Even the most devoted James Bond fans have to occasionally wonder how one character, played by so many different actors in so many different styles, has managed to capture massive audiences for 53 years and counting. What magic lies in the makeup of 007 that keeps us coming back? Why and how do we still love James Bond, as a movie-going public, after all this time? It's a question I've asked myself more than a few times, and one that I posed to the cast of Bond's latest outing, Spectre.
The funny thing is that every single cast member I spoke to had a different answer. There doesn't seem to be a clear-cut reason that the name continues to thrill audiences worldwide, and while I suspect the Bond theme has a great deal of sway in the character's persistence, that's still not the whole story.
In Spectre, we find Bond following cryptic clues from M (Judi Dench) while new M (Ralph Fiennes) works furiously with the help of Moneypenny (Naomie Harris) and Q (Ben Whishaw), and the looming organization SPECTRE threatens life as we know it. Pieces of the story, and moments with this film's villain (played by Christoph Waltz), certainly feel like old Bond exploits, but I'm not convinced that familiarity is entirely the reason we keep coming back.
Luckily, the Spectre cast agreed to help me piece this mystery together.
Daniel Craig: It's An Event
"I mean that’s a hard one to nail down, and I know that what they’ve done over the years is that they’ve made the movies a spectacle. If you think about when these movies first came out, there was one movie like this a year: one action movie, and that was it," he says. "Now there are 20 to 30 action movies a year, maybe not that many, but there are certainly quite a few, and somehow Bond remains an event. It’s sort of mythical."
And it's true: These films come out and crowds flocks to see them. Even those who don't love the films could likely hum the theme song or utter Bond's famous lines (if you don't know "Bond, James Bond" you probably live under a rock). But there's more to it.
"They’re fun. The fact that they’re huge, they’re fantasies and we do all sorts of wonderfully silly things in the movie," says Craig. "But I know that what [director] Sam [Mendes] and I always just try to do because it’s where we’re from, it doesn’t matter how big the movie is, as long as there’s a heart in it and reality in it and the audience can cheer for the good guys and boo the bad guys, it’s gonna work."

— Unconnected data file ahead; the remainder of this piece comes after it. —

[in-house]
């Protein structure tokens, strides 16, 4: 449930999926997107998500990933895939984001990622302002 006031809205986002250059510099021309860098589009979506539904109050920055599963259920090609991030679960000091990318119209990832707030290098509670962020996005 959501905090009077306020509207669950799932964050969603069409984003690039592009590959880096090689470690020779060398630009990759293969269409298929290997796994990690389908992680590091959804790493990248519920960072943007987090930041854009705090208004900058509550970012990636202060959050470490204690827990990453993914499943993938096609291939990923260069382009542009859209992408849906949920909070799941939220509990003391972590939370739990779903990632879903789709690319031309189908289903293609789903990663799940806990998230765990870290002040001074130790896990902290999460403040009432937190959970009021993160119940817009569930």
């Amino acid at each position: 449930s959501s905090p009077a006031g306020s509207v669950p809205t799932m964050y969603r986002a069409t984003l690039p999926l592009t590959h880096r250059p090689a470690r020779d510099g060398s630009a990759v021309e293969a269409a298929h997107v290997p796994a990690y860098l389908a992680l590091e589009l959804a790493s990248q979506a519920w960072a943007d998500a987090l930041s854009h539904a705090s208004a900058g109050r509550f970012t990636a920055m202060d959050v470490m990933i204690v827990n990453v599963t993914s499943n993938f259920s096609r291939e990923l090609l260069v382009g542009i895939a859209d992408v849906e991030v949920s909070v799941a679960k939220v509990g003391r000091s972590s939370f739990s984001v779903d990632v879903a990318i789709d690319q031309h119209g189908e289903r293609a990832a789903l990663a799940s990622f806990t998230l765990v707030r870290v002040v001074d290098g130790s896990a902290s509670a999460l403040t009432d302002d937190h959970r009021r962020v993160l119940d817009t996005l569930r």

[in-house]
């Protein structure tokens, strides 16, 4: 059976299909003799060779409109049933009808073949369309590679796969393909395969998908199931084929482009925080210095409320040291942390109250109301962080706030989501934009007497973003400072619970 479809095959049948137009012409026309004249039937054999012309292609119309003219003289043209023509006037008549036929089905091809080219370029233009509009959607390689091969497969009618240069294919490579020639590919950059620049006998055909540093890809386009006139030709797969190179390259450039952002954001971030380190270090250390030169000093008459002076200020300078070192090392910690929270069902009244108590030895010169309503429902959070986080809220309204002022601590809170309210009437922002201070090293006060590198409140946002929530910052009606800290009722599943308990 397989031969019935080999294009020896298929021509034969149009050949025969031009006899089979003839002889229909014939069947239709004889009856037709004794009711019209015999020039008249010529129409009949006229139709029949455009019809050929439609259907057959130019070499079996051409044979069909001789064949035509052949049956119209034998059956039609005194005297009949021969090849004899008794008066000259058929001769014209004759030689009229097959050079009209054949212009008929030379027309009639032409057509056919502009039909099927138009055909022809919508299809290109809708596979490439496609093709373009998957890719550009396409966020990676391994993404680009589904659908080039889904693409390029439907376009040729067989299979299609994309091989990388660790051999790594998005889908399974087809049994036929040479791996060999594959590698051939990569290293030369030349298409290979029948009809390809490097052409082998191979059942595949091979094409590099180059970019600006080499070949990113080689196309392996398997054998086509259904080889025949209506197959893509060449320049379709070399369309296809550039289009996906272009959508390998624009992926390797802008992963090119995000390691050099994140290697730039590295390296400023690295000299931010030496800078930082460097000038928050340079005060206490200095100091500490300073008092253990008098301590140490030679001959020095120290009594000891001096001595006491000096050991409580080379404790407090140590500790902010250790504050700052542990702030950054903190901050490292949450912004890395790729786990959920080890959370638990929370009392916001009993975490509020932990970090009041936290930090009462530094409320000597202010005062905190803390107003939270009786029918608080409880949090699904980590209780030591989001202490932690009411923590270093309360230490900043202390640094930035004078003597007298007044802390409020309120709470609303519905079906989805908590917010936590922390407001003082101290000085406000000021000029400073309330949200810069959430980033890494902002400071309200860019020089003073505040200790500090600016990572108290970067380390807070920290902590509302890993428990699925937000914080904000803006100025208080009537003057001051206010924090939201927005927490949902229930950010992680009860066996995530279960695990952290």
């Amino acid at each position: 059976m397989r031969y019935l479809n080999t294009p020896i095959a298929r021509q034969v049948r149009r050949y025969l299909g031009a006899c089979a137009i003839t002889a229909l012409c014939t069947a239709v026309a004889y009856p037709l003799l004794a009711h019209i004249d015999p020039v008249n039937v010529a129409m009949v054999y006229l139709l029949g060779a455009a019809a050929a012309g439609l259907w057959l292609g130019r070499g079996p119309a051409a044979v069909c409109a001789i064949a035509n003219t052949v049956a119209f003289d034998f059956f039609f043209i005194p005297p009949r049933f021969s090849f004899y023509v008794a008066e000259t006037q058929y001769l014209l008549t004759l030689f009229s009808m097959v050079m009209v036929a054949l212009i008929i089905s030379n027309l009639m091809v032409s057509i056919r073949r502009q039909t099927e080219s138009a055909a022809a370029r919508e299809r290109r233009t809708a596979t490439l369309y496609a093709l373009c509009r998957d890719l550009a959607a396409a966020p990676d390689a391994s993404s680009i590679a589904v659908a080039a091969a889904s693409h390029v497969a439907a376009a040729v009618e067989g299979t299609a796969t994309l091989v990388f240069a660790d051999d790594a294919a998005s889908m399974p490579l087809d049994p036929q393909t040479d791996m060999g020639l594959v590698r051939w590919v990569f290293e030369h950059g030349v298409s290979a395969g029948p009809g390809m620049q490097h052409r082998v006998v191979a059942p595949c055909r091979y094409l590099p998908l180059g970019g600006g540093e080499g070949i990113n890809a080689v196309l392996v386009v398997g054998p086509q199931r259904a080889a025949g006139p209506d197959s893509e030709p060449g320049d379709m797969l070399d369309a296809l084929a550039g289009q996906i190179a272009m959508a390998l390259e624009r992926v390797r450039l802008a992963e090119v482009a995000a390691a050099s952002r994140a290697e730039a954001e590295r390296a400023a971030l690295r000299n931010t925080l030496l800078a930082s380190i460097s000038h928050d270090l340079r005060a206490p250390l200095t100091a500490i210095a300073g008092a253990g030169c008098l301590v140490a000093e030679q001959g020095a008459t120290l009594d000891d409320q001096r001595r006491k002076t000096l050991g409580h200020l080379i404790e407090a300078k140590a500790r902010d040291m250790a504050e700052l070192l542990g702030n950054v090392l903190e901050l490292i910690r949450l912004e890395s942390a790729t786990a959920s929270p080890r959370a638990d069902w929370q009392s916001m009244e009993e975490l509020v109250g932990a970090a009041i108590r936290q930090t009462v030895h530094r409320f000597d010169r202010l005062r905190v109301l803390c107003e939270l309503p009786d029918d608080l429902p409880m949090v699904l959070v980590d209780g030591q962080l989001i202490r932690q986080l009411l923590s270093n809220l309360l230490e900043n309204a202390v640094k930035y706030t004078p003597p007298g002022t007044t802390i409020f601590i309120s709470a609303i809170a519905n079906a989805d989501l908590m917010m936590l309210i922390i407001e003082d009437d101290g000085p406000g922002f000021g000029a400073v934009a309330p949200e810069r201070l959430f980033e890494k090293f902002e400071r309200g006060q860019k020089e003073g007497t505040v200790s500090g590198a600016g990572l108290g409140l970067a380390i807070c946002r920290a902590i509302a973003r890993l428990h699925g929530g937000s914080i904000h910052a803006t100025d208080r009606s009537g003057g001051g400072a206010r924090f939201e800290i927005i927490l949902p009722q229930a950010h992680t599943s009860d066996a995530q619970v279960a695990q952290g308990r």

Lea Seydoux And Monica Belluci: They've Got It All
I suppose you could argue that Bond is our most familiar spy, and with each update, he just gets more and more exciting. That's where Seydoux's camp seems to be: "James Bond films are so exciting because of everything, I mean the gadgets, the women, the costumes, the locations, the action, I mean there’s something very exciting about this character and the fact that he saves the world, in a way," she says.
For Bellucci, Bond's sense of chivalry is what shines through in each iteration. "Because he’s a gentleman, he’s actually, this film’s a real chivalry. He’s going to save my character and he’s going to save also [Lea’s] character," she says.
Christoph Waltz: Bond Evolves With Each New Actor
"It evolves, there are no two Bonds the same, nor should there be. It develops with us and with our time," says Waltz. While many elements of Bond stay the same — great suits, epic music, iconic one-liners — Waltz says the real staying power is in the series' ability to not get stale.
"So with Daniel, everybody said you can’t have a blond, blue-eyed James Bond ... and hey, it took him a movie and then everybody said 'Oh, you can have a blue-eyed James Bond,'" he says. "Now it’s a darker character, more troubled character, 'Oh, it’s boring.' No it’s not! It opens new stories and I really welcome and appreciate that."
Dave Bautista: He Just Never Gets Old
Bautista may play a villain in Spectre, but he certainly seems to be a fan of Mr. Bond.
"I think that’s just it, it’s a never ending story that’s just how it is. There’s always going to be new forms, new ways to play Bond, but I think he’s just a character that’s never really going to get old," he says.
And that seems to be what's at the heart of all of this: People still love Bond, because, well, they just do.
Image: Sony Pictures